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BWW Review: ANIMAL FARM, Richmond Theatre

Robert Icke's darkly entertaining production lets the puppets do the talking

BWW Review: ANIMAL FARM, Richmond Theatre

BWW Review: ANIMAL FARM, Richmond Theatre George Orwell's allegory of the Russian revolution and the Soviet descent into authoritarianism has something to say to every generation. Indeed, watching it today, in the era of war in Europe, fake news and failing trust in our leaders, it feels more resonant than ever.

Director Robert Icke's adaptation of Animal Farm is a co-production between the Children's Theatre Partnership and Birmingham Rep. The animals of Manor Farm rise up in revolution against the human owners, in a quest for a place where all animals can be equal. When some animals become more equal than others, the society they are trying to build falls apart.

The production tells the story through Toby Olié's gorgeously detailed puppets, who came to fame through his work on War Horse. The brutish pigs, gruff Napoleon, lisping Snowball and master of propaganda Squealer, have mean faces. Boxer, the kindly horse, is huge and imposing, and Bluebell the panting Old English Sheepdog is so realistic it takes a moment to realise it is a puppet. The famous moment where he bursts out of a barn to defeat the farmers is dramatic and artfully done.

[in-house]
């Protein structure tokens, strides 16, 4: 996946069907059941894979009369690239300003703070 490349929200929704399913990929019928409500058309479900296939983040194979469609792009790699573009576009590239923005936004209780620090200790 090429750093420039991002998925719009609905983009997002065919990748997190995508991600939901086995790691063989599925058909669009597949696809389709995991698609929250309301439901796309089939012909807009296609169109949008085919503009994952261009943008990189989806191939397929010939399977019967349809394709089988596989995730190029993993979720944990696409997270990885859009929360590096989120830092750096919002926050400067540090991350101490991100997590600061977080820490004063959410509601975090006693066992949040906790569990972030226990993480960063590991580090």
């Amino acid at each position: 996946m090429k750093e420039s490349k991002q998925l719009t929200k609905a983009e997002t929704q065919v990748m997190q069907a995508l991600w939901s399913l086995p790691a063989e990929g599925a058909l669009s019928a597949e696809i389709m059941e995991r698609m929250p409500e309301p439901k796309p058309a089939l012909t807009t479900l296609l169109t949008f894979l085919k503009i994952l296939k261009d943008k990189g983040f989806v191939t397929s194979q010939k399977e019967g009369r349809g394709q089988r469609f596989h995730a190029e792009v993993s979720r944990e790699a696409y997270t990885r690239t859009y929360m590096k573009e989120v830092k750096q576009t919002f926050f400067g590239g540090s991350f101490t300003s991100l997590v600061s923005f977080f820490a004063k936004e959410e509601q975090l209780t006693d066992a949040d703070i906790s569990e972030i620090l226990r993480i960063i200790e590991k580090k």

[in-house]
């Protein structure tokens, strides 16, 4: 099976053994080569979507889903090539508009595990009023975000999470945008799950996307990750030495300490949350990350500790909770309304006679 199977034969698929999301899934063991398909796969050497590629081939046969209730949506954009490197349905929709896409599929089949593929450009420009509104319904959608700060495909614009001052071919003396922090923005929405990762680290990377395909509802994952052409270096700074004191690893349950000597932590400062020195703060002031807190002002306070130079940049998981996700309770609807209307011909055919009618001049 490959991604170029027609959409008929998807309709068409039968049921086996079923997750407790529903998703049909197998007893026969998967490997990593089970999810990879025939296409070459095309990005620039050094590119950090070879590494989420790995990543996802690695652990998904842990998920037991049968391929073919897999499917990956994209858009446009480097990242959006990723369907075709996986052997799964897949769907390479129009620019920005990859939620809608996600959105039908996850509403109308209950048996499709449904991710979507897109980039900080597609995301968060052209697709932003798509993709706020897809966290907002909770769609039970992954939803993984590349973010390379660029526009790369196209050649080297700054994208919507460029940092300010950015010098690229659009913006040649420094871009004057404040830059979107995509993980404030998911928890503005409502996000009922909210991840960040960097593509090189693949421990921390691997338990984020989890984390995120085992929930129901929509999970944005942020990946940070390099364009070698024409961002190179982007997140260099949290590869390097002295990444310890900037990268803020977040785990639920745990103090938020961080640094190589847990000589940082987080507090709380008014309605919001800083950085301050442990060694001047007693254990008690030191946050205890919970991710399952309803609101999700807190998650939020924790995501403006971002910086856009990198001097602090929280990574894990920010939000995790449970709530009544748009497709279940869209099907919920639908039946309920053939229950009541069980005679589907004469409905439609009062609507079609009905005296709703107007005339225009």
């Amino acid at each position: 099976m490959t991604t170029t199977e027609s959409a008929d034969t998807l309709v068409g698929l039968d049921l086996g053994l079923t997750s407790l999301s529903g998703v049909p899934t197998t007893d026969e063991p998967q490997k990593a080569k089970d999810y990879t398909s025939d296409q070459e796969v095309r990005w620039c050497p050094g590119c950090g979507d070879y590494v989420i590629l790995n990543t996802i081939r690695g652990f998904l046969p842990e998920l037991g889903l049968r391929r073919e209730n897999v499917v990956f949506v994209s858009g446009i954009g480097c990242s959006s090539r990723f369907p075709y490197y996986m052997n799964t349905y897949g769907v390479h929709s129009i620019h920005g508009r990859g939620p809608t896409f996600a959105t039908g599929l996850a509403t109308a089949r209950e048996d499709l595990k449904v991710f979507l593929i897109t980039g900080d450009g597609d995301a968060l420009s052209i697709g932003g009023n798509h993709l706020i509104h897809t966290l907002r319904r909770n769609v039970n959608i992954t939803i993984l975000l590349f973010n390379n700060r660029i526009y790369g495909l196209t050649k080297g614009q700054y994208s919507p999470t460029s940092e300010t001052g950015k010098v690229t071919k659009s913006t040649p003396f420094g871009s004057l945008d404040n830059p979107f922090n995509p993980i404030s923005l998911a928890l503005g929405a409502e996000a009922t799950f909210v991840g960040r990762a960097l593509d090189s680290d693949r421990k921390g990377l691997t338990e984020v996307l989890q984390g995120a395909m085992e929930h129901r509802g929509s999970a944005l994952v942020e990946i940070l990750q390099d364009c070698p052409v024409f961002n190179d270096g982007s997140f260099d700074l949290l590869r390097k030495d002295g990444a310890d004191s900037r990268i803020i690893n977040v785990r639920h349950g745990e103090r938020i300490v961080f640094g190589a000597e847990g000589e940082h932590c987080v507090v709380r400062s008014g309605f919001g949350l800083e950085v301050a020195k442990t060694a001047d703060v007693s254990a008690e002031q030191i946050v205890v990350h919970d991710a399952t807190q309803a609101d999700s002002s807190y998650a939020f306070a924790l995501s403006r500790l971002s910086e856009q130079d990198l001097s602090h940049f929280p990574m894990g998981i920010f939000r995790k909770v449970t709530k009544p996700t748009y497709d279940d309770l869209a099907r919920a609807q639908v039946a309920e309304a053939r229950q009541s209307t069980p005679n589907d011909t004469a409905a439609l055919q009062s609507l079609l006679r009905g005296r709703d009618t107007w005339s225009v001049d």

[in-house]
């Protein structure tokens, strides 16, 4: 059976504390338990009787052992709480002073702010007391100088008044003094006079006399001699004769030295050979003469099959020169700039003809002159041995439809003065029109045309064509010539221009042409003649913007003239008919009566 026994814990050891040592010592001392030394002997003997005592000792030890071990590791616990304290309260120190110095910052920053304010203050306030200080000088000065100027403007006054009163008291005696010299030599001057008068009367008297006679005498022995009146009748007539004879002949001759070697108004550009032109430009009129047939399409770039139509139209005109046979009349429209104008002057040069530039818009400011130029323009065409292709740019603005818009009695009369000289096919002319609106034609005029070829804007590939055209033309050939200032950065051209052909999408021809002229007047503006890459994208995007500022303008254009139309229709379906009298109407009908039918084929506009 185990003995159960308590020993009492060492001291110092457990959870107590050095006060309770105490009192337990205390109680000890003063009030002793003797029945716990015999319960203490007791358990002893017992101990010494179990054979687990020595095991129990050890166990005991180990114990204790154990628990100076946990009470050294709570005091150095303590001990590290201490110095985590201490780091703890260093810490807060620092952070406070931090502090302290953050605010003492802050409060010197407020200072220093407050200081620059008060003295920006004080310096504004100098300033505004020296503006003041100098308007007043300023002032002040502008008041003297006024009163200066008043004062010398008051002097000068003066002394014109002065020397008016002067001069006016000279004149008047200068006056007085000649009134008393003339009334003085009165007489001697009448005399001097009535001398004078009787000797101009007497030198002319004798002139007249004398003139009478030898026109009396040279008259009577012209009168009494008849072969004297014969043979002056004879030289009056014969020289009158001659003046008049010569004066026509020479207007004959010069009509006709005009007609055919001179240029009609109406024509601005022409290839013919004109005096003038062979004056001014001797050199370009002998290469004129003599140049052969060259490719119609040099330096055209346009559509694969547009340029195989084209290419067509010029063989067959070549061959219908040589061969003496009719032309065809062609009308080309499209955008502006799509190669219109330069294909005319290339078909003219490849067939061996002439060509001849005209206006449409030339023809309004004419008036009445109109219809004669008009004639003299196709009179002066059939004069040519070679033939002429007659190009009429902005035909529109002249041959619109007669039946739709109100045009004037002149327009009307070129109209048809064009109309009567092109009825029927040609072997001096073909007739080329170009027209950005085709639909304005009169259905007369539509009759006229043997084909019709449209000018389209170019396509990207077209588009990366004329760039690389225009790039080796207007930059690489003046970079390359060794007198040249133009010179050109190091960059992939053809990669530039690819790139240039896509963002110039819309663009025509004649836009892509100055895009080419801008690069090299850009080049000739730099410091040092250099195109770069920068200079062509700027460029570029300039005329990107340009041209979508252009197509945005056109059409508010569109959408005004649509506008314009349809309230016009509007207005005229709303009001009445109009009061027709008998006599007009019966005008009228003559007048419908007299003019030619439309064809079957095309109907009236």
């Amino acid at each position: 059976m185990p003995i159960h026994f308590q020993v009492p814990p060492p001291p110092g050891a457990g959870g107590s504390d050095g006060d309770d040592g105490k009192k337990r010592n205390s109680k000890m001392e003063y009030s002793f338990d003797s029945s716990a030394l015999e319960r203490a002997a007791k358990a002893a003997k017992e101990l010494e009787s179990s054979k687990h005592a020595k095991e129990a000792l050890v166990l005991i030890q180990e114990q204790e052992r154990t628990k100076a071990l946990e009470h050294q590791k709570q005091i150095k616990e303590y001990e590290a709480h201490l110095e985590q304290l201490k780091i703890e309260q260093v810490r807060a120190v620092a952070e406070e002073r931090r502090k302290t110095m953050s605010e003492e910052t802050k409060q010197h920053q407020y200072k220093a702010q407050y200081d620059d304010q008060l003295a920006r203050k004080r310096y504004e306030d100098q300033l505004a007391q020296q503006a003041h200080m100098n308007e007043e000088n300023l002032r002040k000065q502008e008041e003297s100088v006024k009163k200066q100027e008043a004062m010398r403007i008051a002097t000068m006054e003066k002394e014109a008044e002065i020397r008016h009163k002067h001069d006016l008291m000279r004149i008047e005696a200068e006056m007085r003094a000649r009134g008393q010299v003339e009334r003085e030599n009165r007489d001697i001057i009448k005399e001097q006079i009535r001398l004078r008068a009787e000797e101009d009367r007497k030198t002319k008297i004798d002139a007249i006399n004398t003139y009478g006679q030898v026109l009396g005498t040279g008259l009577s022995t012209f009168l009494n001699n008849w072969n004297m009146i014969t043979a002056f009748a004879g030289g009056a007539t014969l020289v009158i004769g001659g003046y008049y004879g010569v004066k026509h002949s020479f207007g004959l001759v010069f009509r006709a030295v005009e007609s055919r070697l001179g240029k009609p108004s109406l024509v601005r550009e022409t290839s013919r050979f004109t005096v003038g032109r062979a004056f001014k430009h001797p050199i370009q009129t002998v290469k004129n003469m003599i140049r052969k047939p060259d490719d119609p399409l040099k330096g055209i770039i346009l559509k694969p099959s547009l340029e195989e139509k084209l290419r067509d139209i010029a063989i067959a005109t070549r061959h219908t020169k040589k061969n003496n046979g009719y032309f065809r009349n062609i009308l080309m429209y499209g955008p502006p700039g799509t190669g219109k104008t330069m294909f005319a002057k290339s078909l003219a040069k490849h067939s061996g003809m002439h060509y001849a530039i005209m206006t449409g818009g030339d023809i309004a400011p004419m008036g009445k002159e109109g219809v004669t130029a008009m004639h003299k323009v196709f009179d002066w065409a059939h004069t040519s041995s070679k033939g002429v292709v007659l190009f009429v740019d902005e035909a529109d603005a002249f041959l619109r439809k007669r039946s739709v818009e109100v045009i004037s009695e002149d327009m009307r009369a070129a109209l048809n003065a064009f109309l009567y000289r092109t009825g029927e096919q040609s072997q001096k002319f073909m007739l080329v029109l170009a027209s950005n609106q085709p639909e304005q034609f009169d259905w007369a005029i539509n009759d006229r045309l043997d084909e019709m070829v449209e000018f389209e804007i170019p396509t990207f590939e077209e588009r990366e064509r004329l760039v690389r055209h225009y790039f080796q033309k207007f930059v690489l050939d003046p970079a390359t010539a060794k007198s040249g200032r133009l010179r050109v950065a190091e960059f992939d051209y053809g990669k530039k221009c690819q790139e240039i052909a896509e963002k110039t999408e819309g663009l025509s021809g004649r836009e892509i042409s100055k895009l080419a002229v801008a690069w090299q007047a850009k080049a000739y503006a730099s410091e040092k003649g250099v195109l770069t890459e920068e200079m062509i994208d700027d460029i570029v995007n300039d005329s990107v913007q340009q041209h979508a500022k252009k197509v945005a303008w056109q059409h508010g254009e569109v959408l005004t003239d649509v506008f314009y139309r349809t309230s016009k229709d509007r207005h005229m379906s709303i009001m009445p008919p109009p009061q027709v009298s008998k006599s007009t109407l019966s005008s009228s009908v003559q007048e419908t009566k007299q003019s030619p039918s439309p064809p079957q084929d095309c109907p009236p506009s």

The puppeteers are incredibly deft and imaginative, as they all meld into their animal counterparts. All are given unique mannerisms and the animals really appear to live and breathe. There is often a playfulness as well as seriousness to the puppetry, particularly in the scenes where miniatures of the puppets are used to illustrate the action. The only human character is Farmer Jones, played by Jonathan Dryden Taylor, who is cruel and uncaring towards his animals.

The puppeteers also bring life to the animals through their noises, but the animal's voices are pre-recorded by actors such as Robert Glenister and Juliet Stevenson. From this we hear a Scouser goat and a Brummie horse, but it also creates a slight disconnect with the puppets themselves.

Icke has experience with Orwell on stage, having directed 1984 in the West End and on Broadway. Although this is targeted at children (aged over 11), the show has much to offer to everyone. There is no visible bloodshed, but there is a lot of violence: dogs are run over, cats are beaten to death and sheep are executed, as is Old Major, who dies peacefully in the book. The death toll mounts rapidly as the regime descends into violent brutality.

However, Napoleon, representative of Stalin, is not always as menacing and frightening as he comes across in the book. Boxer's heartbreaking betrayal, that leads to his demise, is a little muddled and, therefore, does not have the same tragic effect as in the book.

Bunny Christie's sparse and dark set captures the shadowy nature of what is going on in the story. It also lets the puppets be the focus. Tom Gibbons' sound design uses a thumping base and includes chunks of classical music. Together, with Jon Clark's intelligent lighting design, this makes for a visually immersive production.

As a warning against communism, this is a rather unique production that entertains, shocks and really makes you think.

Animal Farm is Richmond Theatre until 14 May then touring

Photo Credit: Manuel Harlan

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